(She interjects) I could have done a lot of things differently, Francis. I’m not sitting here ever saying that I did everything right and it’s everybody else’s fault. Do I wish that I had been the type of person to say to a rude email, ‘Thanks very much. Have a great day’? Yes, because it would have made my life a lot easier. But I’m not. And I was raised that if you see something that is wrong, or somebody is acting poorly, you don’t reward that and you speak up. I want to make changes in this government and this government sorely needs it. I think what’s happened here actually just exemplifies that.

There’s a new session coming up, will it be hard working with colleagues? 

I’d be disingenuous if I said I’m coming back and everything is fine. Yeah, it is going to be difficult. But there are members in the House that I am building relationships with, that I’ve always felt I had good relationships with. So those are the ones that I’m going to focus on. There are others that I will always likely butt heads with and that’s an ideology thing. I am there to represent my constituents. I’m not there to hold hands with the rest of the regular MLAs, but I am going to work with them. I’m not that kind of person to sit there and become a roadblock, that flies in the face of what my intent was to run, which was to create effective change. But again, if they’re going to be rude, I had to sit there and take it as a minister, I don’t have to sit there and take it anymore. I will continue to call people out; I think more people need to be called out on their bad behavior to be honest.

How do you not get caught up in doing that and focus on the change you want to make?

I’m just coming back into this now, trying to figure out and navigate that path forward. I’m not going to sit here and say I have this clear idea mapped out. Do I want to spend the next three years just being the devil’s advocate and antagonizing everybody? No, that’s not who I am. Despite how I have been portrayed and painted, a lot of the regular MLAs don’t even know me. The way I move forward now is I show them who I am. I show them my good intent. I show them my want to work hard for the people. I’m not a difficult person.

But you have portrayed yourself as this person who wants to come in and shake things up, call people out. That can mean being difficult.

Right… Women are always going to be classified as difficult when they want to make change. But I balk at the term ‘shake things up’ because that is like, I’m going to try not to swear here, being an ‘S’ disturber. I look at it like I’m going to come in and I’m going to speak the truth as I know it. If I’m presented with new facts, and that truth changes, then I will admit that.

So coming in to be like, ‘I’m going to shake it all up, and I want to create this chaos’… Yes, you have to create a bit of chaos to make change, however, putting it that way makes it seem like that’s my intent and my goal, but my goal is the betterment of the territory.

I thought I could come in as a minister, and say these are the changes I want to see, and that would be executed. When I realized that was not happening, it became a very frustrating situation to be in.

Being on this side (of the House), and having a lot more time for self-care, I am going to be a lot more effective and a lot clearer in my mind. You get to a point of exhaustion where it’s hard to keep functioning. By August, I was exhausted, I will admit that. Do I think that it made me a bad minister? No. And I still stand behind the fact that I don’t think I’m the worst minister in that cabinet. I know, that’s a terrible thing to say. It doesn’t make me sound like a nice person, but when I’m being called out on my performance, and I looked around me, it was hard to take that.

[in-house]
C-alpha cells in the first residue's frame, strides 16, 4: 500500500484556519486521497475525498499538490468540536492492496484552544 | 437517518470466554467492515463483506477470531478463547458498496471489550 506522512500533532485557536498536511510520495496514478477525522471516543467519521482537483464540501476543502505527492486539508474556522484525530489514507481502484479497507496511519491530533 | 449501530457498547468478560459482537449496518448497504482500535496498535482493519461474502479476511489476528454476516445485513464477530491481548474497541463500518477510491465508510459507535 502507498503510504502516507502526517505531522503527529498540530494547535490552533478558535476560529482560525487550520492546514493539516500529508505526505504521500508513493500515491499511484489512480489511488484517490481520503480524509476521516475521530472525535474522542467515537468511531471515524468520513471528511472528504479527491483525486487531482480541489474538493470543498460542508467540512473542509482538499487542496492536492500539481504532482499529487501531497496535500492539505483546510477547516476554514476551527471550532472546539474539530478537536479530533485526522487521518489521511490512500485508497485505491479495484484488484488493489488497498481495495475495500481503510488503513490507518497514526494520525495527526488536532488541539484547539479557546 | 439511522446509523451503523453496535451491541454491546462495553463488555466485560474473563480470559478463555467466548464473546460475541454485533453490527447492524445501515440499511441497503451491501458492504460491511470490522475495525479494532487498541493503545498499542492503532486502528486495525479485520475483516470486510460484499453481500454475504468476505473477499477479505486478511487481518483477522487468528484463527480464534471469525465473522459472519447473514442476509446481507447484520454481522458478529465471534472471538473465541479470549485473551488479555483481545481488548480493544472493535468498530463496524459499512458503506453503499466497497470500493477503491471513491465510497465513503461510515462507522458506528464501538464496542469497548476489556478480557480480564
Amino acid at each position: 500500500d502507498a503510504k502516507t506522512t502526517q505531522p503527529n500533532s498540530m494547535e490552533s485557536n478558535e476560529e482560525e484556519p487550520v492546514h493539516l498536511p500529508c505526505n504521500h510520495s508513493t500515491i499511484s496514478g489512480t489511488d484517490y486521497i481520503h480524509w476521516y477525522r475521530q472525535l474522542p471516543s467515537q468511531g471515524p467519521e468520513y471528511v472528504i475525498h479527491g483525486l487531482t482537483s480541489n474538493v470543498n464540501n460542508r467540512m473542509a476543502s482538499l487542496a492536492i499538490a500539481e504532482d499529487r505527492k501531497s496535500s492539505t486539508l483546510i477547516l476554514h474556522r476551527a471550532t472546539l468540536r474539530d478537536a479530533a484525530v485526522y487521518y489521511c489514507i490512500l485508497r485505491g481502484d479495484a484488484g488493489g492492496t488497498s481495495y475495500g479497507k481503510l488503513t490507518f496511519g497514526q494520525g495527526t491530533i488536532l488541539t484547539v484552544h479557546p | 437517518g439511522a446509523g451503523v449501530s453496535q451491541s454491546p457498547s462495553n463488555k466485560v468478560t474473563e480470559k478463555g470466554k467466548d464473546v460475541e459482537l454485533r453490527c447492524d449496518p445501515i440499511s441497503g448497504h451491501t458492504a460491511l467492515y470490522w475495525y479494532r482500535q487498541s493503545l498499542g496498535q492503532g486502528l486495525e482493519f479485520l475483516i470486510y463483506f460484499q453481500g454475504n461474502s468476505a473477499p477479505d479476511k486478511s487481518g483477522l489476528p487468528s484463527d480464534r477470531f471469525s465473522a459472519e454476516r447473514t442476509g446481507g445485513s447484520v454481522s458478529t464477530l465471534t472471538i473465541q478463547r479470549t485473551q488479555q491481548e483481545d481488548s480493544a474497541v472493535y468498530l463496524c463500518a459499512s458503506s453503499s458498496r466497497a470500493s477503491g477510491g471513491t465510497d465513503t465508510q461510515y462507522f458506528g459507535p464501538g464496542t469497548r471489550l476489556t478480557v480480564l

I just have to really figure out for myself how to go forward, but I can promise you, and I can promise the people, that my intent is not to come in and go for vengeance. I don’t want that to be the legacy that I leave after the 19th Assembly.

Do you have a priority now going into the new session?

Infrastructure. I’m going to continue to advocate for everything I was pushing for as a minister just on this side. I will definitely be pushing for money for the Dempster Highway and the Inuvik to Tuk Highway, both of them are in serious need of repairs. I’m going to continue to push for the business community to be better heard. I’m going to continue to push for streamlining with procurement and for more transparency within the government. My next step is getting caught up on other portfolios that I’m not as familiar with.

Looking back on how this played out and looking ahead, do you feel like you owe anyone an apology?

I think that I have apologized to the people that I needed to apologize to…

There’s definitely some people I still need to go and talk to. I think a lot of this year’s issues have been exacerbated by the communications being on the phone, by corresponding through emails all the time. I truly think, had this not been a crisis where we had to all be separate, things would not have escalated to this point.  I left a vacuum and somebody else filled it. That’s my biggest regret, not showing them more of myself before somebody else told them who I was. I’m going to keep speaking when things don’t look right and keep asking hard questions. I’m never going to be a typical politician. That might just make for an interesting three years ahead.

The next session of the Legislative Assembly begins today. 

This interview has been edited for brevity and clarity.

This story was updated at 10:50 a.m. to reflect responses from cabinet communications.

About the Author

Francis Tessier-Burns
Francis was a reporter with CKLB from January 2019 to March 2023. In his time with CKLB, he had the immense pleasure and honour of learning about northern Indigenous cultures.